Normal Breathing Defeats Chronic Diseases

Ineffective Breathing Pattern: Causes and Solutions

Ineffective breathing pattern is a term that is often used in medical articles for nurses in order to describe a breathing pattern with reduced respiratory rate and reduced tidal volume, as if this is the main respiratory problem for people with chronic health problems.

Usually such articles about ineffective breathing pattern (intended for nurses) do not provide any clinical evidence or references. What do we know about breathing in the sick? Do they indeed breathe too little air and require increased ventilation?

Minute ventilation rates (chronic diseases)

Condition Minute
Number of
All references or
click below for abstracts
Normal breathing 6 L/min - Medical textbooks
Healthy Subjects 6-7 L/min >400 Results of 14 studies
Heart disease 15 (~+mn~4) L/min 22 Dimopoulou et al, 2001
Heart disease 16 (~+mn~2) L/min 11 Johnson et al, 2000
Heart disease 12 (~+mn~3) L/min 132 Fanfulla et al, 1998
Heart disease 15 (~+mn~4) L/min 55 Clark et al, 1997
Heart disease 13 (~+mn~4) L/min 15 Banning et al, 1995
Heart disease 15 (~+mn~4) L/min 88 Clark et al, 1995
Heart disease  14 (~+mn~2) L/min 30 Buller et al, 1990
Heart disease 16 (~+mn~6) L/min 20 Elborn et al, 1990
Pulm hypertension 12 (~+mn~2) L/min 11 D'Alonzo et al, 1987
Cancer 12 (~+mn~2) L/min 40 Travers et al, 2008
Diabetes 12-17 L/min 26 Bottini et al, 2003
Diabetes 15 (~+mn~2) L/min 45 Tantucci et al, 2001
Diabetes 12 (~+mn~2) L/min 8 Mancini et al, 1999
Diabetes 10-20 L/min 28 Tantucci et al, 1997
Diabetes 13 (~+mn~2) L/min 20 Tantucci et al, 1996
Asthma 13 (~+mn~2) L/min 16 Chalupa et al, 2004
Asthma 15 L/min 8 Johnson et al, 1995
Asthma 14 (~+mn~6) L/min 39 Bowler et al, 1998
Asthma 13 (~+mn~4) L/min 17 Kassabian et al, 1982
Asthma 12 L/min 101 McFadden, Lyons, 1968
COPD 14 (~+mn~2) L/min 12 Palange et al, 2001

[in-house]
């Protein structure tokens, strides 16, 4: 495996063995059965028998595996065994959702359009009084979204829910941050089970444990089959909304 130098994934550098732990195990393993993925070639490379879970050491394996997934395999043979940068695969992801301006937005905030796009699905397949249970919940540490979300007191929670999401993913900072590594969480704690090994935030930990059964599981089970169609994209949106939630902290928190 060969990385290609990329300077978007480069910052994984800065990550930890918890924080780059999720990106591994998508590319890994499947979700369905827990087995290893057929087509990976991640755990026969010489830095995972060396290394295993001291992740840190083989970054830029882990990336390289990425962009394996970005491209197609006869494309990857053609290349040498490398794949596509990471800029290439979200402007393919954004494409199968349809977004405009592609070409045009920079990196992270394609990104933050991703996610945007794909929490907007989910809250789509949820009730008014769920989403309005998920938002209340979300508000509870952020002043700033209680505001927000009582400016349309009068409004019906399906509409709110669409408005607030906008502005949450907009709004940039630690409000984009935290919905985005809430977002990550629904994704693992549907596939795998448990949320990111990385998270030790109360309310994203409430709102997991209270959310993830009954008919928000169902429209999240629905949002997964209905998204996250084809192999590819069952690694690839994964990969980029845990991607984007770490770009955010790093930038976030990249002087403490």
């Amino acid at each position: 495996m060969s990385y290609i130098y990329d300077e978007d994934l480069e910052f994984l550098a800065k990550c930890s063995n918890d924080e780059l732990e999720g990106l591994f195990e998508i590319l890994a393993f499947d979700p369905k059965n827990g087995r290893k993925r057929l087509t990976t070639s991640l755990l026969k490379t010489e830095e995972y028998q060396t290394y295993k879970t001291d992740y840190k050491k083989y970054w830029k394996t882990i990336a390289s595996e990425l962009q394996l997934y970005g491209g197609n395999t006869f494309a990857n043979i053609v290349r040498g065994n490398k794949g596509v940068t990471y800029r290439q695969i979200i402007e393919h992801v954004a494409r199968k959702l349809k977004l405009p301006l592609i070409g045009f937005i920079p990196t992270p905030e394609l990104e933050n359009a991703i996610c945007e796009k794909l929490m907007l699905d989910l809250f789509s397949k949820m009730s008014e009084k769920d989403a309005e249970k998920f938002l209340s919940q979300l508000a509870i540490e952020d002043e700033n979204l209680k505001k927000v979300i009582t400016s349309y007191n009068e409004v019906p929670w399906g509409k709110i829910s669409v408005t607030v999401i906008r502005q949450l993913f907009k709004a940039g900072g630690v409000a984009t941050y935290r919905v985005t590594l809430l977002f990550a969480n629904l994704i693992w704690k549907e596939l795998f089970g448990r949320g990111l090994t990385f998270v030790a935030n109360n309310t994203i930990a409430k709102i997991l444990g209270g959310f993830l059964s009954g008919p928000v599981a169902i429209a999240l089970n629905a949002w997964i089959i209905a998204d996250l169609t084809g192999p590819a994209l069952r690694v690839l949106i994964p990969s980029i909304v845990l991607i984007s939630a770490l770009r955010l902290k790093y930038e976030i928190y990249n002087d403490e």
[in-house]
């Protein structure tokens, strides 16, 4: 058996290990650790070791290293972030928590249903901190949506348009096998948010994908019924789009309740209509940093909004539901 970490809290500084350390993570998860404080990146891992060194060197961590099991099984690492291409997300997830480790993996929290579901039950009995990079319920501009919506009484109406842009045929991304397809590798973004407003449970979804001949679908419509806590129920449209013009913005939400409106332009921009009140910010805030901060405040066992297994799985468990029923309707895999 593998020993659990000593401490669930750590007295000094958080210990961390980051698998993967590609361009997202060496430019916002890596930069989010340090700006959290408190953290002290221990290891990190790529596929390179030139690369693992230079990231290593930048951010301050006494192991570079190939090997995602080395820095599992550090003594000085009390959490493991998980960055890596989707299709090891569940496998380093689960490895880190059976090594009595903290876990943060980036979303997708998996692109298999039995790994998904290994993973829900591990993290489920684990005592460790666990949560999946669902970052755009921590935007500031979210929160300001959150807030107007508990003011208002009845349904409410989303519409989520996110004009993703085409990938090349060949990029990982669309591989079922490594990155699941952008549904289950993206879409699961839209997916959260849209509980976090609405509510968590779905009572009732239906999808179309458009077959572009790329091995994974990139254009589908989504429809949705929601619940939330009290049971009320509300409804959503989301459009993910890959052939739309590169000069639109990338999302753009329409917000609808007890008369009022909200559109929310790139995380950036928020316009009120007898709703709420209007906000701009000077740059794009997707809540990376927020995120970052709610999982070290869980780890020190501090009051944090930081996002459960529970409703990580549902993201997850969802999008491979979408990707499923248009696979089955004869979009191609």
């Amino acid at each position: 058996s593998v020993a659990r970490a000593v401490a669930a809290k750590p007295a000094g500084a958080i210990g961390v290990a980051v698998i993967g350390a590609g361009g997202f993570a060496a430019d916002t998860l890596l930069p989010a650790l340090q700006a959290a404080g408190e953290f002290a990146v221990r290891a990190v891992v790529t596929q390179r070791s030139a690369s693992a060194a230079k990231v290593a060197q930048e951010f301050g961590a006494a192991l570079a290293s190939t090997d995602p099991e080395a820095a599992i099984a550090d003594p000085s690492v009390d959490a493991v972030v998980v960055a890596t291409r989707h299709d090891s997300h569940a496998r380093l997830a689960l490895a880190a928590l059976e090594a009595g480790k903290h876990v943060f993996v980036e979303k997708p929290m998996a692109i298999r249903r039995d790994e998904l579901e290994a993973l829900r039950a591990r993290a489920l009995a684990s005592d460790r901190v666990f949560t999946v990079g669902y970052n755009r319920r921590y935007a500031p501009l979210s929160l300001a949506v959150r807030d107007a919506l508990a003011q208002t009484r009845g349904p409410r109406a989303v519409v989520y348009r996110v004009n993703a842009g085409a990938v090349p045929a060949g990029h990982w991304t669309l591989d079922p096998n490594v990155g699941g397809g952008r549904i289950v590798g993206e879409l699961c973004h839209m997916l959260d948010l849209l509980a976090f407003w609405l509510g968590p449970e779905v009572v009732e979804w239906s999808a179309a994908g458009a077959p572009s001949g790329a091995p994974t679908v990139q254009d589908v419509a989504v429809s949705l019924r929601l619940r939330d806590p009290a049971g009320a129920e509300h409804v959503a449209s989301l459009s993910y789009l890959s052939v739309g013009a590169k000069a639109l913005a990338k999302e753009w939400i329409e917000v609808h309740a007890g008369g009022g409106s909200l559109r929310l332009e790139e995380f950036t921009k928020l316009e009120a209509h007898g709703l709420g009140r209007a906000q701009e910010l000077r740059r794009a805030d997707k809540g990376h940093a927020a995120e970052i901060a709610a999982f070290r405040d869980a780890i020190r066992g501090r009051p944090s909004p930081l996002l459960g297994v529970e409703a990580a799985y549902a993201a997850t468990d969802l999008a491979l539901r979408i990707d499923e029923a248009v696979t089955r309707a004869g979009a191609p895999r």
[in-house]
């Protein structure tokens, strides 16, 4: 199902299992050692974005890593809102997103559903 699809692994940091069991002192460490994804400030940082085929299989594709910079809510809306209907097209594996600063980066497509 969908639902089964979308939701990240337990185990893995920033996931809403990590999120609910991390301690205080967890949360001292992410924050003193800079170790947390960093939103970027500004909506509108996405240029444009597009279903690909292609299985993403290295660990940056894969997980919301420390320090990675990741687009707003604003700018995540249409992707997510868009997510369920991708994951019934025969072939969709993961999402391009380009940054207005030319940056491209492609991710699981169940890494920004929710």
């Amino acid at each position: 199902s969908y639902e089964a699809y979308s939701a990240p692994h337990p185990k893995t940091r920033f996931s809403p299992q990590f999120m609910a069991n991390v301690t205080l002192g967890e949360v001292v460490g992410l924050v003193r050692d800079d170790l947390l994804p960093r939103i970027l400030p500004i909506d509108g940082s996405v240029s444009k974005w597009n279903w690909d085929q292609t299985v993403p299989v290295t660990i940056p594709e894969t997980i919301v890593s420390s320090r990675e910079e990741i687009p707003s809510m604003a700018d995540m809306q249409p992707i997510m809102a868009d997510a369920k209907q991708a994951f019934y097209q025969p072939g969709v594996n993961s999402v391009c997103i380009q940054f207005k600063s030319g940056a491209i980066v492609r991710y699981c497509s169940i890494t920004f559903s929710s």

COPD 12 (~+mn~2) L/min 10 Sinderby et al, 2001
COPD 14 L/min 3 Stulbarg et al, 2001
Sleep apnea 15 (~+mn~3) L/min 20 Radwan et al, 2001
Liver cirrhosis 11-18 L/min 24 Epstein et al, 1998
Hyperthyroidism 15 (~+mn~1) L/min 42 Kahaly, 1998
Cystic fibrosis 15 L/min 15 Fauroux et al, 2006
Cystic fibrosis 10 L/min 11 Browning et al, 1990
Cystic fibrosis* 10 L/min 10 Ward et al, 1999
CF and diabetes* 10 L/min 7 Ward et al, 1999
Cystic fibrosis 16 L/min 7 Dodd et al, 2006
Cystic fibrosis 18 L/min 9 McKone et al, 2005
Cystic fibrosis* 13 (~+mn~2) L/min 10 Bell et al, 1996
Cystic fibrosis 11-14 L/min 6 Tepper et al, 1983
Epilepsy 13 L/min 12 Esquivel et al, 1991
CHV 13 (~+mn~2) L/min 134 Han et al, 1997
Panic disorder 12 (~+mn~5) L/min 12 Pain et al, 1991
Bipolar disorder 11 (~+mn~2) L/min 16 MacKinnon et al, 2007
Dystrophia myotonica 16 (~+mn~4) L/min 12 Clague et al, 1994

Note that advanced stages of asthma can lead to lung destruction, ventilation-perfusion mismatch,
and arterial hypercapnia causing further reduction in body oxygen levels.

Ineffective breathing pattern reduces brain O2 A typical respiratory rate in the sick is about 15-20 breaths/min and the tidal volume is about 700-900 mL. When patients get even sicker, their respiratory rate is even higher, while the tidal volume may get reduced.